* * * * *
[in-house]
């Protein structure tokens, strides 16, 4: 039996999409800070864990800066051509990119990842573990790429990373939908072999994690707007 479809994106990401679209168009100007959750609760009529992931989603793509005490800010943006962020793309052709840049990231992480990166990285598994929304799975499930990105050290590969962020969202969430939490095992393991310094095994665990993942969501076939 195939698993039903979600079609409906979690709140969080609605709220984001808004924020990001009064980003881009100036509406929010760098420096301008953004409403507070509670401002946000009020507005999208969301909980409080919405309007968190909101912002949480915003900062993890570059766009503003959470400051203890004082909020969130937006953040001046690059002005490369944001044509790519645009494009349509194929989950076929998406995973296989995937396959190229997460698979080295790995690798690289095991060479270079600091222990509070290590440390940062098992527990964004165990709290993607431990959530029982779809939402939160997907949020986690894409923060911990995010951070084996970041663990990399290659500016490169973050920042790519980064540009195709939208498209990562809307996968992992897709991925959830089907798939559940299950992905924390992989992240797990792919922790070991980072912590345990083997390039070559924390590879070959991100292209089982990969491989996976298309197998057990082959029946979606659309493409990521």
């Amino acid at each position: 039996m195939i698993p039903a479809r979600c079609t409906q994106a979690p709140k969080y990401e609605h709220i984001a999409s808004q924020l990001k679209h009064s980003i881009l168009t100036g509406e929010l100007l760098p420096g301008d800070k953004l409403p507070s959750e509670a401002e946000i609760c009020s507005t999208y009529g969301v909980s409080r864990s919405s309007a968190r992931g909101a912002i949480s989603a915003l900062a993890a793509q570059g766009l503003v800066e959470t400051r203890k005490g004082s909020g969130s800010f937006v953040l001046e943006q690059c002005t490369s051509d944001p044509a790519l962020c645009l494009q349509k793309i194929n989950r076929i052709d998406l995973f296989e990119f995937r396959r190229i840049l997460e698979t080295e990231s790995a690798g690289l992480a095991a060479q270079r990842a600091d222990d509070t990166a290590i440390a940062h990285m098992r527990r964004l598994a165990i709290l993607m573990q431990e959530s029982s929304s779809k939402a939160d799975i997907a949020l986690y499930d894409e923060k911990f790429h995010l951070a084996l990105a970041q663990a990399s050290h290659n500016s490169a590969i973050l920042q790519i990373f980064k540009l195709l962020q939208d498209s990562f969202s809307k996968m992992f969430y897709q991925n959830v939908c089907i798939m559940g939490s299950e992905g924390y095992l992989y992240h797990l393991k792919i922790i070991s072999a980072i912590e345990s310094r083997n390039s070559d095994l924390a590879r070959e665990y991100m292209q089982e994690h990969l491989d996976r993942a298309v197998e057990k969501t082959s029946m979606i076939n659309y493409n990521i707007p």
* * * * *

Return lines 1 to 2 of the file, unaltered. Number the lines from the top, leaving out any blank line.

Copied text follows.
[in-house]
């Protein structure tokens, strides 16, 4: 039996999409800070864990800066051509990119990842573990790429990373939908072999994690707007 479809994106990401679209168009100007959750609760009529992931989603793509005490800010943006962020793309052709840049990231992480990166990285598994929304799975499930990105050290590969962020969202969430939490095992393991310094095994665990993942969501076939 195939698993039903979600079609409906979690709140969080609605709220984001808004924020990001009064980003881009100036509406929010760098420096301008953004409403507070509670401002946000009020507005999208969301909980409080919405309007968190909101912002949480915003900062993890570059766009503003959470400051203890004082909020969130937006953040001046690059002005490369944001044509790519645009494009349509194929989950076929998406995973296989995937396959190229997460698979080295790995690798690289095991060479270079600091222990509070290590440390940062098992527990964004165990709290993607431990959530029982779809939402939160997907949020986690894409923060911990995010951070084996970041663990990399290659500016490169973050920042790519980064540009195709939208498209990562809307996968992992897709991925959830089907798939559940299950992905924390992989992240797990792919922790070991980072912590345990083997390039070559924390590879070959991100292209089982990969491989996976298309197998057990082959029946979606659309493409990521």